In support of their position, appellants rely on the North Carolina case of Aills v. Nationwide Mut. Ins. Co ., 88 N.C.App. 595, 363 S.E.2d 880 (N.C. Ct. App. 1988). Mr. and Mrs. Aills were severely injured in an automobile accident in which the at-fault driver maintained liability insurance of $50,000 per person/$100,000 per accident. Id. at 881-82. The trial court awarded the Aillses over $650,000 in combined damages. Id. at 881. The tortfeasor's liability insurance was exhausted under the per person limits, paying Mr. and Mrs. Aills $50,000 each. Id. The Aillses each made a claim under Mr. Aills's UIM policy which provided coverage limits of $100,000 per person/$100,000 per accident. Id. The UIM insurer denied the Aillses' claims, contending that the tortfeasor's insurance had paid $100,000 in aggregate, and no further payment was due. Id. at 881-82. The insurance policy contained the following language, limiting the insurer's liability:
The limit of bodily injury liability shown in the Declarations for " each person" for Uninsured Motorists Coverage is our maximum limit of liability for all damages for bodily injury sustained by any one person in any one auto accident. Subject to this limit for " each person", the limit of bodily injury liability shown in the Declarations for " each accident" for Uninsured Motorists Coverage is our maximum limit of liability for all damages for bodily injury resulting from any one accident.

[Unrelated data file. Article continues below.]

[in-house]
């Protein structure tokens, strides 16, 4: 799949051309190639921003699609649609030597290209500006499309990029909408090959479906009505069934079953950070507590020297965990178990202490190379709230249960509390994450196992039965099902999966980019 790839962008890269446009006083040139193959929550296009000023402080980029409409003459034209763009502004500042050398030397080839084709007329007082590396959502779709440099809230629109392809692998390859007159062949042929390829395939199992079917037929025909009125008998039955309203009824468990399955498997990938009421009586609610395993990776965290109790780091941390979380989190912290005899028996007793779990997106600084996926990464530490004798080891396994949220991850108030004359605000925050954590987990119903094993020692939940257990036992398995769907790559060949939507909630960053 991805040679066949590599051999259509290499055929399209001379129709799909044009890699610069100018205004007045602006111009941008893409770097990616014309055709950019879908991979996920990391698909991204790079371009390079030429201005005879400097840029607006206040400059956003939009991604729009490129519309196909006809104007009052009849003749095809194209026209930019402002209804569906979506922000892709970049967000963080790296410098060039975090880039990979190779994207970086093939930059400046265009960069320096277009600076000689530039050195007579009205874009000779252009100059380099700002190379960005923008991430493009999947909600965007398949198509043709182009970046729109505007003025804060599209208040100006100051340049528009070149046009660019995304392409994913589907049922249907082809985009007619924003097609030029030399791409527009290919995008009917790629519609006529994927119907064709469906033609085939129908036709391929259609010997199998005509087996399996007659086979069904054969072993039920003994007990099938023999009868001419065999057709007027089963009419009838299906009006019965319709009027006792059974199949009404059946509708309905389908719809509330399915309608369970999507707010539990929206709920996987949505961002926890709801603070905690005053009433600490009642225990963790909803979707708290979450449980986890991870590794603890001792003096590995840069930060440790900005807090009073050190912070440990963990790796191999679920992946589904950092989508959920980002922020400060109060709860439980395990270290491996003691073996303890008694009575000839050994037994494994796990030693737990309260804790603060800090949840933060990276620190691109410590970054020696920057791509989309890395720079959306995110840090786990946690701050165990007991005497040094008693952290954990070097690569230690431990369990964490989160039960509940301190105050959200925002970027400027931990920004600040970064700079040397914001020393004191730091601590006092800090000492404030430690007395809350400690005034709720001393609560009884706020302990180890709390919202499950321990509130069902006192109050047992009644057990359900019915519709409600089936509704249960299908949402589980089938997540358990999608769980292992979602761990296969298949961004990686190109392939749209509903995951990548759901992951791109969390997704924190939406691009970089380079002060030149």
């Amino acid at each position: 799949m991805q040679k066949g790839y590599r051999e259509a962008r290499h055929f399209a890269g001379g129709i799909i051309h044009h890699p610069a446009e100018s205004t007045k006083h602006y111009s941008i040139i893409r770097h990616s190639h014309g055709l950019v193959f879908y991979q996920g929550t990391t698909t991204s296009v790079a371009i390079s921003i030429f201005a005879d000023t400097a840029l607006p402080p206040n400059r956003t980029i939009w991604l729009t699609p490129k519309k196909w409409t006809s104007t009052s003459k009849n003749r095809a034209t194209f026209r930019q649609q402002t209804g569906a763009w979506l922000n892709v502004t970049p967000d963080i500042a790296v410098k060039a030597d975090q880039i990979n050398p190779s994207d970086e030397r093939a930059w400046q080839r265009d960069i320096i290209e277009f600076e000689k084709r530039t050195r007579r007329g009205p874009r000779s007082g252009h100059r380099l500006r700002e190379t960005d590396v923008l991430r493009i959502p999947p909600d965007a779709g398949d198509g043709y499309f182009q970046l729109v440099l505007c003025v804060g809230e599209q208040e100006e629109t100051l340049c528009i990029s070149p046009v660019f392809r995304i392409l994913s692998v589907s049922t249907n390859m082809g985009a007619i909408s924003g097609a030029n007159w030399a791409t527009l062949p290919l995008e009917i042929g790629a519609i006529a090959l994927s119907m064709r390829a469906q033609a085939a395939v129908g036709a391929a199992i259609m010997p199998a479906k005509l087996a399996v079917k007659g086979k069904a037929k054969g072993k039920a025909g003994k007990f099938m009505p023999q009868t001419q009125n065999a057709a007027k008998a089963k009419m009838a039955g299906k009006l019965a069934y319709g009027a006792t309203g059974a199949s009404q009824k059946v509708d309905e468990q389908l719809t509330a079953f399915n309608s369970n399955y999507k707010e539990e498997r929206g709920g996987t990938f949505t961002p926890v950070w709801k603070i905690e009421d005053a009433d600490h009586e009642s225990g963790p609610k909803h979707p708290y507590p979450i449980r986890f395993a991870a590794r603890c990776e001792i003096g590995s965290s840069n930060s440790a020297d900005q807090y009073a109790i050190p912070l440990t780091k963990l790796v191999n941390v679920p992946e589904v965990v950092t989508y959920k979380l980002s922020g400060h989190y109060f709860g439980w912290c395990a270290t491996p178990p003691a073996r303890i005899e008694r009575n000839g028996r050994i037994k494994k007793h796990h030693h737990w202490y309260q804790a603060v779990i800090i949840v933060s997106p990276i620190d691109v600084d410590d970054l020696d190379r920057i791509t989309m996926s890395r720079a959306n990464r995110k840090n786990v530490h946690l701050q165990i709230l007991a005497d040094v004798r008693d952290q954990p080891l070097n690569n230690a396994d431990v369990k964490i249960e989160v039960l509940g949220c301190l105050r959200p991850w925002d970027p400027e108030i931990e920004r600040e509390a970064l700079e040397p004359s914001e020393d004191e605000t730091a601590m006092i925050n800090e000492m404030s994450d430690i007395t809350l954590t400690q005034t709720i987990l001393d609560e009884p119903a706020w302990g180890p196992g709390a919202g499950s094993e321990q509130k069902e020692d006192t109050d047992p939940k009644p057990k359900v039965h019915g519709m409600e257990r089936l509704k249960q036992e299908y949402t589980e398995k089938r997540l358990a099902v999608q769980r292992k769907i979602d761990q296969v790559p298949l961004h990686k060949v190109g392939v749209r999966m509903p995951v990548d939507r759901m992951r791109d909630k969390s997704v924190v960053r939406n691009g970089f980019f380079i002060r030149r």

[216 Md.App. 433] Id. at 882. The Court of Appeals of North Carolina found the language susceptible to differing interpretations, and therefore construed the provision against the insurance company. Id. The court concluded that the " subject to" language made the " each accident" limit subordinate to the " each person" limit, entitling the Aillses to an additional recovery of $50,000 each. Id.
In further support of their argument, appellants cite Austin Mut. Ins. Co. v. King, 29 F.3d 385 (8th Cir. 1994). There, the tortfeasor, Leichtenberg, ran a stop sign and hit a car driven by King. Id. at 386. King and two of her passengers were seriously injured, while three other passengers
in her car died as a result of the accident. Id. Leichtenberg's automobile liability policy, with limits of $50,000 per person/$100,000 per accident, was exhausted by dividing the $100,000 per accident limit between the six occupants of King's vehicle. Id. King maintained a UIM policy with coverage limits of $50,000 per person/$100,000 per accident. Id. The policy contained the following language:
The limit of liability . . . is [insurance company's] maximum limit of liability for all damages, including damages for care, loss of services or death, arising out of " bodily injury" sustained by any one person in any one accident. Subject to this limit for each person, the limit of liability . . . is our maximum limit of liability for all damages for " bodily injury" resulting from any one accident.